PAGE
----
“We became a haven for Texas patients who had to flee the state for treatment,” Gallegos said.
Oklahoma, however, is no longer a safe haven. The governor signed a law last week apply the same restrictions as Texas. Abortions are now illegal after a heartbeat is detected in the embryo is detected on an ultrasound, which occurs as early as the sixth week of pregnancy. The law, called the Oklahoma Heartbeat Act, makes no exceptions for rape or incest. It allows abortions only in medical emergencies, for example if the mother’s life is in danger.
“Many women find out they are pregnant around the same time, so the window for accessing an abortion has narrowed significantly,” Gallegos said.
The law prohibits most abortions in Oklahoma. In 2019, 56.4% of abortions in the state were performed after the sixth week of pregnancy, when a heartbeat is normally detected, while 43.6% were performed at or before the sixth week, according to the Centers for Disease Control and Prevention.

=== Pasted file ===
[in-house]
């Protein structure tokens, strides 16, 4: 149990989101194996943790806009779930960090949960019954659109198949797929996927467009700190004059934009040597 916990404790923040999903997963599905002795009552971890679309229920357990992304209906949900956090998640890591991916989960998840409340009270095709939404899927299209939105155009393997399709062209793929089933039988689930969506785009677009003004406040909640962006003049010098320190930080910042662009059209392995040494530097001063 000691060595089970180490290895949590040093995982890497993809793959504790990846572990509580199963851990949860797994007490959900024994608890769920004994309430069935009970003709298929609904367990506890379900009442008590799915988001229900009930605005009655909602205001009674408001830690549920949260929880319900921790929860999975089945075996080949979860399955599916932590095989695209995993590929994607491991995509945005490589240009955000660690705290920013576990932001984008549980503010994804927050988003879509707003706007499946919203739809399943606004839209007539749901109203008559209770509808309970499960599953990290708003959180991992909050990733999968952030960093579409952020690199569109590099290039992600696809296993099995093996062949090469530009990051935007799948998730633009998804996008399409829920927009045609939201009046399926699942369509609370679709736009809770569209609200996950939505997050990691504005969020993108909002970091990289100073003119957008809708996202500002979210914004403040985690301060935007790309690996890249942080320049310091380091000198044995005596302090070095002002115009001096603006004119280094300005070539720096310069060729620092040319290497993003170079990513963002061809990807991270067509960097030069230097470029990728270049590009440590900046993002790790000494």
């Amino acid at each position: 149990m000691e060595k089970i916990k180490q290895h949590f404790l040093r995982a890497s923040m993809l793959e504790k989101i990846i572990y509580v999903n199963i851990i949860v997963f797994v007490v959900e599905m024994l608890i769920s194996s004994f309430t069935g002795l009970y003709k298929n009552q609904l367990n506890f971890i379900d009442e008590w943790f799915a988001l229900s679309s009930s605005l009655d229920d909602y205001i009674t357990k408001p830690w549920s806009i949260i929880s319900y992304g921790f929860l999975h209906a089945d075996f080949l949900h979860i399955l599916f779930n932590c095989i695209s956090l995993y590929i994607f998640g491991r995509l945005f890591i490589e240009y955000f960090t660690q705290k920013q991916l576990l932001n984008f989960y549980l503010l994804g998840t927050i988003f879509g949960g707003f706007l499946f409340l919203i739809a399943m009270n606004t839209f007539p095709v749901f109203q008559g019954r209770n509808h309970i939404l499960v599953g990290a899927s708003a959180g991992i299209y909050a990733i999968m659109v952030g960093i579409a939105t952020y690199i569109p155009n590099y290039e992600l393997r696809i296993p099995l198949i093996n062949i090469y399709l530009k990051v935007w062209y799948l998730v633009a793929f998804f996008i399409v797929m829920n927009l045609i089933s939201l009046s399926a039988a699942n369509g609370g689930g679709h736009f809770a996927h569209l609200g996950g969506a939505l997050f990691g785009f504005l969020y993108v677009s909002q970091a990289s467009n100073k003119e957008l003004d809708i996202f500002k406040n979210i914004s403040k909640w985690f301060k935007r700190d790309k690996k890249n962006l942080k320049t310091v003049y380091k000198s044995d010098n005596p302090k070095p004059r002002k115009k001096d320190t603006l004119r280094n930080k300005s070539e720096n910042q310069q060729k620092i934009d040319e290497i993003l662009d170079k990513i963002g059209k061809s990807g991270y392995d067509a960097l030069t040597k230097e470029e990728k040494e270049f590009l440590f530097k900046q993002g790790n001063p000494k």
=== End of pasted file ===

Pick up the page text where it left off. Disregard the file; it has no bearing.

The law allows individuals to sue virtually anyone who performs or “aids and abets” an abortion within six years of the procedure. The defendant would face $10,000 in damages for each abortion performed. Patients wishing to abort cannot be prosecuted.
“It doesn’t make sense now for Texas women to go to Oklahoma,” Gallegos said. Since the law was passed, the Tulsa Women’s Clinic has been unable to perform abortions on about half of patients requesting the procedure because they did not arrive until heart activity was detected in the embryo. , said Gallegos.
Some women who are turned away in Oklahoma will likely cross state lines to get abortions at nearby clinics Arkansas and Kansas, where the laws are not as restrictive. However, if the Supreme Court overturns Roe, Arkansas also plans to ban abortion. That would leave just four clinics in Kansas, where the state Supreme Court ruled in favor of abortion rights in 2019, to serve millions of people in the region.
In this scenario, wait times at clinics in Kansas would increase dramatically due to the influx of patients from neighboring states, which would further limit access, according to Zack Gingrich-Gaylord, spokesperson for Women’s Trust, which has clinics in Wichita, Kansas and Oklahoma City. who offer abortions.
“The clinic system in this region just isn’t robust enough to sustain the loss of so many clinics,” Gingrich-Gaylord said.